Each week, we're faced with an impossible task when we try to round up the best Macworld stories of the week gone by--because everything we publish is, as you'd expect, pretty great. But we've made a series of Sophie's choices, and we're proud to offer you this roundup of articles worth clicking on, if you missed them earlier this week. And heck, if you already read them once, they're even better the second time around.
Our big story of the week was probably our review of the snazzy new Thunderbolt display from Apple. It's especially awesome if your main axe is a MacBook Air, says Macworld Lab director James Galbraith. I mean, unless you carry your Air with you wherever you go. That 27-inch display will not fit in most laptop bags.
Things we want you to do
We want you to back up your iPad, so if iTunes has been giving you errors in that regard, read Ted Landau's fix. We also want you to move data between your Macs as painlessly as possible; hence, Chris Breen's guide to using Migration Assistant.
We want you to read more books without spending a dime, and that's why we're so darn excited about Amazon's new Kindle integration with 11,000 local libraries across the country. We also want you to use AirDrop, one of Lion's coolest features, which is why we revealed this week that you can actually use AirDrop on any Lion Mac.
Speaking of things we want you to do: We want you to keep your Mac safe. So read this Mac Gems review of Padlock, a utility that makes sure your Mac stays locked up tight. Then study Glenn Fleishman's explanation of how to protect your Mac from SSL security breaches like the ones we've been reporting on this year.
In other scary news, Dan Moren warns that a Lion vulnerability could let an attacker change your password; I swear, however, that his password was "I love Lex!" long before I got to his Mac. And Serenity Caldwell keeps fear alive with her report on a Trojan horse masquerading as a PDF, further proving that you should never turn your computer on and should instead run screaming for the hills. That's what I'm doing, anyway.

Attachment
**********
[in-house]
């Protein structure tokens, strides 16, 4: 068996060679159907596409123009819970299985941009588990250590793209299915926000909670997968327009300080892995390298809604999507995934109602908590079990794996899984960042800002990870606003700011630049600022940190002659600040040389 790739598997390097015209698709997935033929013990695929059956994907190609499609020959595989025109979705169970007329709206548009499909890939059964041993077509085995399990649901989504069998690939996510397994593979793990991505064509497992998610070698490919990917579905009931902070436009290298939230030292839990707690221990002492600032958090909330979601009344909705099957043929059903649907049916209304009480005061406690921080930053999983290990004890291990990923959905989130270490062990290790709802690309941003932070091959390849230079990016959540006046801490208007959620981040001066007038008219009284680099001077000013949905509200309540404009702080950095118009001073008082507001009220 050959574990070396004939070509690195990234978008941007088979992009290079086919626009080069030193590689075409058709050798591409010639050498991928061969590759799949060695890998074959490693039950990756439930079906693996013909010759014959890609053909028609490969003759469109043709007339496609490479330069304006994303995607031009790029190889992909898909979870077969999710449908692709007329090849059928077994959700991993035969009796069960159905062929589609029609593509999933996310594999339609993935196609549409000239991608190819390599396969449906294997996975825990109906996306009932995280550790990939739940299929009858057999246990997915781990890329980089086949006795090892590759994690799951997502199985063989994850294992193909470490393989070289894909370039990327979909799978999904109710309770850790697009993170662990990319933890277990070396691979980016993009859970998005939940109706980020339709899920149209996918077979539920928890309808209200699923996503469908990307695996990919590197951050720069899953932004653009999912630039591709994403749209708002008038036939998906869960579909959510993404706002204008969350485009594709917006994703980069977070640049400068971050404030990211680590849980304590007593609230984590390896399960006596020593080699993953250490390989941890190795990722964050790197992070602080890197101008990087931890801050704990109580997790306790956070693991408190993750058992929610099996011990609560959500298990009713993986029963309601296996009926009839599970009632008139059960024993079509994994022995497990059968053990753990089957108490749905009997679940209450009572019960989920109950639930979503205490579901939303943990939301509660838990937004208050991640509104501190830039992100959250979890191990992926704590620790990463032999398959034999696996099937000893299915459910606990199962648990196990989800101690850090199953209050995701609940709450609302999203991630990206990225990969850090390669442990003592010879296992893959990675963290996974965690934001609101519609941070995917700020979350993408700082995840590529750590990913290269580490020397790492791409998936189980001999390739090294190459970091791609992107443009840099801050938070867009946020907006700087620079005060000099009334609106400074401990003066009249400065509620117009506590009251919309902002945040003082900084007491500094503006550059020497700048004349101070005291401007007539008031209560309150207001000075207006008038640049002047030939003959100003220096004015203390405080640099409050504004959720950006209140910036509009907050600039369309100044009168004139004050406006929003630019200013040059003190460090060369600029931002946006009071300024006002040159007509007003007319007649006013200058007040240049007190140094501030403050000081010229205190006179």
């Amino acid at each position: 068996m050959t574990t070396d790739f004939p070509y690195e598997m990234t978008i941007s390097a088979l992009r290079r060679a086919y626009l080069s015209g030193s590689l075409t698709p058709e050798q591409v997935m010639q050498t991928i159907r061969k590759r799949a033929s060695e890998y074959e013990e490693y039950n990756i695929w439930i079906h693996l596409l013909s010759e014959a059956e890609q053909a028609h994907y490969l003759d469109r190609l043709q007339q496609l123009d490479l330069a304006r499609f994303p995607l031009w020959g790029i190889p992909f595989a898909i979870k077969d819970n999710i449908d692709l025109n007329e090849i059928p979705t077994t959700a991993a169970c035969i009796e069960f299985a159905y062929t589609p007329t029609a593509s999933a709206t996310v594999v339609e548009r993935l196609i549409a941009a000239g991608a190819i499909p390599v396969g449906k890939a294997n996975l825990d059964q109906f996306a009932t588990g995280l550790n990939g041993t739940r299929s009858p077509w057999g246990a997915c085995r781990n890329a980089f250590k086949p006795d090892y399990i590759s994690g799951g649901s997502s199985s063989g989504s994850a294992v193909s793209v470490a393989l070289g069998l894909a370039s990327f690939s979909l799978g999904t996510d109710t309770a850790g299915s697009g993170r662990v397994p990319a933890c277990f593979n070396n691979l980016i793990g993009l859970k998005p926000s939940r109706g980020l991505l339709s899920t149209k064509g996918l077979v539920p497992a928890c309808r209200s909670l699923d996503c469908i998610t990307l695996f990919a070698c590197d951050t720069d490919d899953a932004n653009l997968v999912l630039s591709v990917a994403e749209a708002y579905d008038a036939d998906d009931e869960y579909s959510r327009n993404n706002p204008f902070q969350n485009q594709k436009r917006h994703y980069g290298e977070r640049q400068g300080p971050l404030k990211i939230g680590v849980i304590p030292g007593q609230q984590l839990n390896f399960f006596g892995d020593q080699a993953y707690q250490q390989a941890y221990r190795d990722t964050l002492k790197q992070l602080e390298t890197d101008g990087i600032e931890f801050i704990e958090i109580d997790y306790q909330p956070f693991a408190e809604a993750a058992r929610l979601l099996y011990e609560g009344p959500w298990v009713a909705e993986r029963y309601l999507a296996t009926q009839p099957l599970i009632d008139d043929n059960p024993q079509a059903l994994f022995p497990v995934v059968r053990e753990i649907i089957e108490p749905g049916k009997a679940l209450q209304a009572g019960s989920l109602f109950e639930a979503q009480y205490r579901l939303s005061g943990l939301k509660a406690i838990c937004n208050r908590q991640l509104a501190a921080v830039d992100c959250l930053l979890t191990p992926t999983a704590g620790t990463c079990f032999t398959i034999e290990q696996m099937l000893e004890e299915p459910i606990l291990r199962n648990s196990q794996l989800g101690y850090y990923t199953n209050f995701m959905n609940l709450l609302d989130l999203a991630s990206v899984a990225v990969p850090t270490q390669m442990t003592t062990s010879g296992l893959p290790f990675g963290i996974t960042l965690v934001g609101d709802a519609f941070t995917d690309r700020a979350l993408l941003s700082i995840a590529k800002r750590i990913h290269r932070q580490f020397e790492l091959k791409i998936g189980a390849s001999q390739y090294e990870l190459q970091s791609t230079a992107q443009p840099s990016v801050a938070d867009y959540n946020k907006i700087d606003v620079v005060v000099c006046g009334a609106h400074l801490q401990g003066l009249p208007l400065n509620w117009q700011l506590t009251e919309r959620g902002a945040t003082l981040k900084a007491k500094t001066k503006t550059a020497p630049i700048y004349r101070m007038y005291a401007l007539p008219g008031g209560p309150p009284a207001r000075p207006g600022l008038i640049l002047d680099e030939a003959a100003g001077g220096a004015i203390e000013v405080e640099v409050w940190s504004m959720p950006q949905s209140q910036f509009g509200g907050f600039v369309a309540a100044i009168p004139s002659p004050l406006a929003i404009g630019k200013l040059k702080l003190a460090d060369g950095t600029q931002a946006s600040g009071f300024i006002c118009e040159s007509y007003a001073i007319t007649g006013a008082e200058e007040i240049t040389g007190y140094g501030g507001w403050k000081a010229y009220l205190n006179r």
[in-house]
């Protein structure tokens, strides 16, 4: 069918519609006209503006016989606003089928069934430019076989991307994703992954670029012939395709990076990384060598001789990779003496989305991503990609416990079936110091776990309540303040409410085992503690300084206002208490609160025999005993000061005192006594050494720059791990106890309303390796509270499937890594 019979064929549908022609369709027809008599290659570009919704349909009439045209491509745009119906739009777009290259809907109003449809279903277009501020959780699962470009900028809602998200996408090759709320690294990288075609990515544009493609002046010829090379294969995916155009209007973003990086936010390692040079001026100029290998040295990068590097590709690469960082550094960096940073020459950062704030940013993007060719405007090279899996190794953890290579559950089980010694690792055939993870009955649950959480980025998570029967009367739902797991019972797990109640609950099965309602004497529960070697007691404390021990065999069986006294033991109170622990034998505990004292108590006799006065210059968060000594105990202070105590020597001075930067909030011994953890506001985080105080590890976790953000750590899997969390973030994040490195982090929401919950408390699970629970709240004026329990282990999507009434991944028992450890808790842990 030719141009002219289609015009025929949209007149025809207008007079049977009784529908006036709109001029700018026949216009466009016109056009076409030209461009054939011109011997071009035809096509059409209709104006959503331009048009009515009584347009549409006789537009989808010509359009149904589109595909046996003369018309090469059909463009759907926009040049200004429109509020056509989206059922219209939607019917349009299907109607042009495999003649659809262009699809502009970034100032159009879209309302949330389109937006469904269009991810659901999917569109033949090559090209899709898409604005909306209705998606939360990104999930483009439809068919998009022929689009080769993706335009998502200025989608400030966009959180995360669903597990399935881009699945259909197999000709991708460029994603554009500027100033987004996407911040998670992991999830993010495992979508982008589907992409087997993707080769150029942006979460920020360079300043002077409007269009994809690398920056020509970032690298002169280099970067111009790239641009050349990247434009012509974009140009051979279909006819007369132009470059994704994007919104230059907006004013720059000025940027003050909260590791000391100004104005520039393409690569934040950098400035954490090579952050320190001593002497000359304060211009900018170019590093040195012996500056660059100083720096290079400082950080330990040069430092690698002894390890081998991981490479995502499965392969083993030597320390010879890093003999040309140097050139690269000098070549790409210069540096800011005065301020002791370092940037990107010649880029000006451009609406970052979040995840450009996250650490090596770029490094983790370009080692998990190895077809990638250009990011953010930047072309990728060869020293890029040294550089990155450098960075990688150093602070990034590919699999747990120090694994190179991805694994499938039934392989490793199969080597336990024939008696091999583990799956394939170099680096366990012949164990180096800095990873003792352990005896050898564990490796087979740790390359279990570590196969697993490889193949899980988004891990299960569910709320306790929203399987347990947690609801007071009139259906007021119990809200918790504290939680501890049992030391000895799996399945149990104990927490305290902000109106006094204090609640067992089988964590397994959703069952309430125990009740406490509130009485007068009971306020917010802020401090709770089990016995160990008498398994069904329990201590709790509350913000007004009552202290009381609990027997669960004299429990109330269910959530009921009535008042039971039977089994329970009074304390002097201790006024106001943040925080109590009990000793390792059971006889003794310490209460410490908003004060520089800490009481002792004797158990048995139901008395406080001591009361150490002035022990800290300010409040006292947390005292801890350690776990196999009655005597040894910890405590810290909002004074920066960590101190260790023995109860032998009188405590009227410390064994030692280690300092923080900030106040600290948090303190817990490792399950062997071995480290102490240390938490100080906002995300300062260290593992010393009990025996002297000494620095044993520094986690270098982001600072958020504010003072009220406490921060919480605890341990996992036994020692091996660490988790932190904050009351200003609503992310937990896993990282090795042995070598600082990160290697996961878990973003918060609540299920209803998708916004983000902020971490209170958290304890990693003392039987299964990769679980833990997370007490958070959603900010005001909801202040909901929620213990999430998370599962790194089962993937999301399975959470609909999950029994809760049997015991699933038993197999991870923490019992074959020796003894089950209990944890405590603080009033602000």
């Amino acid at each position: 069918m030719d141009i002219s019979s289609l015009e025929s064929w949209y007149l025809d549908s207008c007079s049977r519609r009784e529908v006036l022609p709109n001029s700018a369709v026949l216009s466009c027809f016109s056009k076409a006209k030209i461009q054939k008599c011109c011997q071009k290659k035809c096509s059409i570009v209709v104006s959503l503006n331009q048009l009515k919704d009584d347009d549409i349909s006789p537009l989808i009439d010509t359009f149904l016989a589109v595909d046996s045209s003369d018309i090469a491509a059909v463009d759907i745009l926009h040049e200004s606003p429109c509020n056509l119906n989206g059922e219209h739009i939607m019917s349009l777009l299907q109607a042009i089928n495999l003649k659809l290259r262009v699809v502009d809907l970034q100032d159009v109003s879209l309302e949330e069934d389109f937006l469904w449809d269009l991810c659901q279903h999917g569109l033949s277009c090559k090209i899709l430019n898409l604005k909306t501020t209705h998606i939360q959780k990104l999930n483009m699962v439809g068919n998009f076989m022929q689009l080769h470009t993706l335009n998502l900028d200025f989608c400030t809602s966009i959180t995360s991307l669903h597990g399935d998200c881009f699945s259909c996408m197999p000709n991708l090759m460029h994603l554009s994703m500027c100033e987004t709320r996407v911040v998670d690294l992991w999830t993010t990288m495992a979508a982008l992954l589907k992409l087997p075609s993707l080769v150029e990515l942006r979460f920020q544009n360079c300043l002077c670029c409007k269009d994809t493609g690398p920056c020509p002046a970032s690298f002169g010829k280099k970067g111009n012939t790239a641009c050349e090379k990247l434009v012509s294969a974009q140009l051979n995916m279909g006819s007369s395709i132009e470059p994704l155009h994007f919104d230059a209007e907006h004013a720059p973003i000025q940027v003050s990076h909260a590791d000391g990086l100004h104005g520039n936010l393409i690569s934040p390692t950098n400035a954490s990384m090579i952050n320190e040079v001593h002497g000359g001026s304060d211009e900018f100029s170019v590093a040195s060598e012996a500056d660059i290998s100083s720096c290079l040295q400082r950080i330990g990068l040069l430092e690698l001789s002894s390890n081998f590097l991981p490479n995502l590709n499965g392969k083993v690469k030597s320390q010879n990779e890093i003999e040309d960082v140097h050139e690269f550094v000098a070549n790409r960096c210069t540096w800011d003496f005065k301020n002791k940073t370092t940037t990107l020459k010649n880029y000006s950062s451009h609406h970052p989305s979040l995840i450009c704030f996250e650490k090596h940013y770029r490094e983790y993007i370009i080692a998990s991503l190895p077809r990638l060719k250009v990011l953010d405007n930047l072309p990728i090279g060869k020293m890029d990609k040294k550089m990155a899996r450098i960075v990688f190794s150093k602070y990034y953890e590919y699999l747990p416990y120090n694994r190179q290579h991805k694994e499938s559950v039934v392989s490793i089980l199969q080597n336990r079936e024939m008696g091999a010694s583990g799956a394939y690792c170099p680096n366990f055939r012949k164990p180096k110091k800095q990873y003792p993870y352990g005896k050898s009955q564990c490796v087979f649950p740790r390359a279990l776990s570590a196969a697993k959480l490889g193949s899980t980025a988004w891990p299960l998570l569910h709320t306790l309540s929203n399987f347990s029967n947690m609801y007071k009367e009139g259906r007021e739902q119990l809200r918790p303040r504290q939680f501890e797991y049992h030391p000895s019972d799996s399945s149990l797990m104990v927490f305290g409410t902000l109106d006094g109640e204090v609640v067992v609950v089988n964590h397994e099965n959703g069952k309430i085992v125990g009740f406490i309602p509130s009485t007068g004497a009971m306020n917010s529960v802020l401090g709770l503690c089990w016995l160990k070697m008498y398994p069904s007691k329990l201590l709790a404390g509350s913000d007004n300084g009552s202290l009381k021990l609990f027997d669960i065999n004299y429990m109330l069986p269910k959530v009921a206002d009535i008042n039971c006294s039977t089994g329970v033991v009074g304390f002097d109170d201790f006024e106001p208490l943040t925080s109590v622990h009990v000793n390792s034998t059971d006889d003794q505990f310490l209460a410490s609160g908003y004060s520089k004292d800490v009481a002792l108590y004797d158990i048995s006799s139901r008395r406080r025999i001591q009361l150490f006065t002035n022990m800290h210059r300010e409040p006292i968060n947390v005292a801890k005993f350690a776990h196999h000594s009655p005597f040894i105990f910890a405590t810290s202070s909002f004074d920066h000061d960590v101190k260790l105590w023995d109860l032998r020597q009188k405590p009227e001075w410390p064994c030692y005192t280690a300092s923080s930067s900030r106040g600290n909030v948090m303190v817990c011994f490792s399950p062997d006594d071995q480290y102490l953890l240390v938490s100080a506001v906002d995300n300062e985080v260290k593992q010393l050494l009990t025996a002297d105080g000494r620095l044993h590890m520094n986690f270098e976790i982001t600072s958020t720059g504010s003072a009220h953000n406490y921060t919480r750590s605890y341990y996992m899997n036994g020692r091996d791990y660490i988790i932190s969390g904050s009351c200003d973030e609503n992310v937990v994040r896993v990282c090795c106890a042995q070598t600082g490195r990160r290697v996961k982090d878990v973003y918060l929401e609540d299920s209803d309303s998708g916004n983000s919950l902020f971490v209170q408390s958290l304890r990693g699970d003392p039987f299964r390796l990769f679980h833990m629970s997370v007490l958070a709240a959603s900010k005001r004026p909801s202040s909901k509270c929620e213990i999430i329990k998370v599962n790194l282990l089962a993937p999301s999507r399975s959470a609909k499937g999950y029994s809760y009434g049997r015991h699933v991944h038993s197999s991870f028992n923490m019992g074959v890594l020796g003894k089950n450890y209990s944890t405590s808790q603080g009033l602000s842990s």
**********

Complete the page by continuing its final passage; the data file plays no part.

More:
You ought to be in pictures
It was a busy week for video- and photo-related news. Apple released an update to its universally-beloved Final Cut Pro X, for one. (Note that I'm using the term "universally beloved" in the sense of "not universally beloved.") The company updated Compressor and Motion, too.
On the still photo side--or perhaps, the one-frame movie side--Adobe released Premiere Elements 10 and Photoshop Elements 10, furthering Adobe's long-fought battle with Apple over whether or not to use Roman numerals in representing the number ten in software names.
Meanwhile, Instagram 2.0 makes it even easier (and, perhaps, less distressing) to share distressed photos. When it's time to share all your photos, we have some suggestions if you're looking for some MobileMe gallery alternatives before that service goes away. And did you know that you can import photos from your iPad without using iPhoto?
And, of course, if you're more interested in watching Hollywood's movies than creating your own, you should know that Netflix is splitting itself into two companies, and that some of us--namely, me--aren't that happy about it.
Elsewhere around the site, we offered up some thoughts on Facebook and the future of music--although, to our shame, we missed an opportunity to make a poke-a/polka joke. We also noted how Facebook's CEO tried to pull a Steve Jobs this week... and didn't really carry it off.
Apple topped some more customer experience and satisfaction surveys. Philip Michaels found that iOS game Cowboy Guns isn't really worth a shot. And Jon Seff reports on a new app (plus Logitech hardware accessory) for turning your iPad into a universal remote. And yet the App Store still lacks a single entry that can make French fries. Developers: We're waiting.